Psychoactive Substances Bill

The LGA strongly supports the move by the Government to ban the distribution, sale and supply of new psychoactive substances (NPS).


Third Reading, House of Commons, 20 January 2016

Key messages

The LGA strongly supports the move by the Government to ban the distribution, sale and supply of new psychoactive substances (NPS) in the UK with the Psychoactive Substances Bill.

'Legal highs', or NPS, are untested and unpredictable and can often be more potent than the illegal drugs they are designed to mimic.

Local government sees first-hand the impact of use of NPS in their communities, in terms of causing anti-social behaviour, prompting hospital admissions and the associated impact on health services, and, in the worst cases, fatalities.

However, existing legislation designed for other purposes is not adequate to protect the public from the potentially devastating consequences of legal highs, with council trading standards teams reporting it is not fit for purpose.

This Bill will tackle the availability of NPS, address the ‘chemical arms race' between legislative responses and the evolution of the NPS market, and make enforcement easier.

As currently drafted, the legislation provides a clear, simple approach and outlines a range of powers that will enable the police, supported by councils, to take proportionate but decisive action to prevent the production and sale of NPS.

We support the wide definition of ‘psychoactive substance' in clause 2 of the Bill. This will ensure that, as new substances are developed with different chemical compounds, they will continue to be caught by the legislation.

However, if the definition of psychoactive substances in the Bill could capture unintended materials, like incense, then consideration should be given to adding those substances to the list of exemptions in Schedule 1 of the Bill.

Once the legislation is in place, we would encourage continued monitoring of the impact of the ban, both in the UK and Ireland, to ensure a solid evidence base is readily available for future reviews of the legislation.


Second Reading, House of Commons, 19 October, 2015

Key messages

Once the legislation is in place, we would encourage continued monitoring of the impact of the ban, both in the UK and Ireland, to ensure a solid evidence base is readily available for future reviews of the legislation.

Local authorities, which have overall responsibility for public health, spend around 25 per cent (£760 million) of their health budget on drug and alcohol misuse. The introduction of the ban should reduce this expenditure, allowing councils to use the funds to tackle other public health priorities.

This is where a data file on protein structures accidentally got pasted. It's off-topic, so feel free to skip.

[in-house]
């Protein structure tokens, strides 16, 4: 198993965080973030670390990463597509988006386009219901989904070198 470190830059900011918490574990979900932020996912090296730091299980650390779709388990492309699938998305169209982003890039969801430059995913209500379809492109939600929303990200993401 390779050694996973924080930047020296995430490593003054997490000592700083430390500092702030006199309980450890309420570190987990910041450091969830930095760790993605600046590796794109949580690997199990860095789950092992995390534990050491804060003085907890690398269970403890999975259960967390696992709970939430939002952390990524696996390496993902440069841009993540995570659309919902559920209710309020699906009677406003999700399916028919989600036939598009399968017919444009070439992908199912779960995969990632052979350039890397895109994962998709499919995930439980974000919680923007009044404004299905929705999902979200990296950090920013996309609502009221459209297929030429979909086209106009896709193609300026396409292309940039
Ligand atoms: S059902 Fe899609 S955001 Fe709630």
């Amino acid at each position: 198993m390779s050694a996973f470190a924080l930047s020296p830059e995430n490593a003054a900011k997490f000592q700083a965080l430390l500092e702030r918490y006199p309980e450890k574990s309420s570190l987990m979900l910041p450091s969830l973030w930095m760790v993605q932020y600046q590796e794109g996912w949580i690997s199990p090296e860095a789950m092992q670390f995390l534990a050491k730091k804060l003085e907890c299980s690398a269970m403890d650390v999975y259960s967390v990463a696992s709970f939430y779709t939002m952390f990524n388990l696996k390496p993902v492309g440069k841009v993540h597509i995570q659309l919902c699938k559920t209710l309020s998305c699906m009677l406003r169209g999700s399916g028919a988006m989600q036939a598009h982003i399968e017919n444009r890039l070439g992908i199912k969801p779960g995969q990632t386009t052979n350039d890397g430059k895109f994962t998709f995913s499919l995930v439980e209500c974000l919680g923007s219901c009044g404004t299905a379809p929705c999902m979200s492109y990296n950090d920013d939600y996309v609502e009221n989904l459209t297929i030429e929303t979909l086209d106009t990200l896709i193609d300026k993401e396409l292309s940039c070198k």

Councils recognise the important need for education programmes designed to reduce misuse of all drugs, not just NPS. Further, there has been particular concern in local government about the use of NPS by younger people, particularly teenagers, who in some cases have a mistaken perception that NPS are safe to use.


Committee Stage, House of Lords, 23 June, 2015

Key messages

However, if the definition of psychoactive substances in the Bill could capture unintended materials, like incense, then consideration should be given to adding those substances to the list of exemptions in Schedule 1 of the Bill.

Legal highs', or new psychoactive substances (NPS), are untested and unpredictable and, in the worst cases, can cause death. Often, they can be more potent than the illegal drugs they are designed to mimic.

The LGA has argued that existing legislation is not sufficient to protect the public from the potentially devastating consequences of legal highs, with council trading standards teams reporting it is not fit for purpose.


Second Reading, House of Lords, 9 June 2015

Key messages

The LGA welcomes the move by the Government to ban the production, distribution, sale and supply of psychoactive substances in the UK with the Psychoactive Substances Bill. ‘Legal highs', or new psychoactive substances (NPS), are untested and unpredictable and, in the worst cases, can cause death. Often, they can be more potent than the illegal drugs they are designed to mimic.

The LGA has long argued that existing legislation is not sufficient to protect the public from the potentially devastating consequences of legal highs, with council trading standards teams reporting it is not fit for purpose.

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